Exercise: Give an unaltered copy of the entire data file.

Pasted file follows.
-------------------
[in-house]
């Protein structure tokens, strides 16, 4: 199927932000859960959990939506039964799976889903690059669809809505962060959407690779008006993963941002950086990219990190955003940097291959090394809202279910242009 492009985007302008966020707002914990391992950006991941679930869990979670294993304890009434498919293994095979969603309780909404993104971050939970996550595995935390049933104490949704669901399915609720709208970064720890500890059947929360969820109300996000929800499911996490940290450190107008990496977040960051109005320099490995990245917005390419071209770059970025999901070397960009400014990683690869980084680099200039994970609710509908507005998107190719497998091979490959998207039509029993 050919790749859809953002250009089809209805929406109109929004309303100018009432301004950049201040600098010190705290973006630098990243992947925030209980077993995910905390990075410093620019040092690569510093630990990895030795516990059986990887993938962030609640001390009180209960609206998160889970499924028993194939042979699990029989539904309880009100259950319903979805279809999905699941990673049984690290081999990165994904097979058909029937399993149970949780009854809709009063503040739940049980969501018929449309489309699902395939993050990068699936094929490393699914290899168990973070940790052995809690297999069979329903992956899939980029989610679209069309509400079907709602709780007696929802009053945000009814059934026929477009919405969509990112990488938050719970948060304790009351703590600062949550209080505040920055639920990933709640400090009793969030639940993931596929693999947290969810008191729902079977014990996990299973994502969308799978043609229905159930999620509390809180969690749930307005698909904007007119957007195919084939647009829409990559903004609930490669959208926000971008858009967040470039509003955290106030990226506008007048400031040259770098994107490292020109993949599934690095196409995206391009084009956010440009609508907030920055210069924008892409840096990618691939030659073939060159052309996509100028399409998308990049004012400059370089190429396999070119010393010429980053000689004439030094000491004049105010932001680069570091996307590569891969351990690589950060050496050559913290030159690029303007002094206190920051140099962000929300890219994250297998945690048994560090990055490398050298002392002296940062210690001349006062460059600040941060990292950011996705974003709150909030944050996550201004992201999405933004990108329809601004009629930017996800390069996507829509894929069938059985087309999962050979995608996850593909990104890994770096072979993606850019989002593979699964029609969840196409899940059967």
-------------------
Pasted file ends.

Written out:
[in-house]
């Protein structure tokens, strides 16, 4: 199927932000859960959990939506039964799976889903690059669809809505962060959407690779008006993963941002950086990219990190955003940097291959090394809202279910242009 492009985007302008966020707002914990391992950006991941679930869990979670294993304890009434498919293994095979969603309780909404993104971050939970996550595995935390049933104490949704669901399915609720709208970064720890500890059947929360969820109300996000929800499911996490940290450190107008990496977040960051109005320099490995990245917005390419071209770059970025999901070397960009400014990683690869980084680099200039994970609710509908507005998107190719497998091979490959998207039509029993 050919790749859809953002250009089809209805929406109109929004309303100018009432301004950049201040600098010190705290973006630098990243992947925030209980077993995910905390990075410093620019040092690569510093630990990895030795516990059986990887993938962030609640001390009180209960609206998160889970499924028993194939042979699990029989539904309880009100259950319903979805279809999905699941990673049984690290081999990165994904097979058909029937399993149970949780009854809709009063503040739940049980969501018929449309489309699902395939993050990068699936094929490393699914290899168990973070940790052995809690297999069979329903992956899939980029989610679209069309509400079907709602709780007696929802009053945000009814059934026929477009919405969509990112990488938050719970948060304790009351703590600062949550209080505040920055639920990933709640400090009793969030639940993931596929693999947290969810008191729902079977014990996990299973994502969308799978043609229905159930999620509390809180969690749930307005698909904007007119957007195919084939647009829409990559903004609930490669959208926000971008858009967040470039509003955290106030990226506008007048400031040259770098994107490292020109993949599934690095196409995206391009084009956010440009609508907030920055210069924008892409840096990618691939030659073939060159052309996509100028399409998308990049004012400059370089190429396999070119010393010429980053000689004439030094000491004049105010932001680069570091996307590569891969351990690589950060050496050559913290030159690029303007002094206190920051140099962000929300890219994250297998945690048994560090990055490398050298002392002296940062210690001349006062460059600040941060990292950011996705974003709150909030944050996550201004992201999405933004990108329809601004009629930017996800390069996507829509894929069938059985087309999962050979995608996850593909990104890994770096072979993606850019989002593979699964029609969840196409899940059967």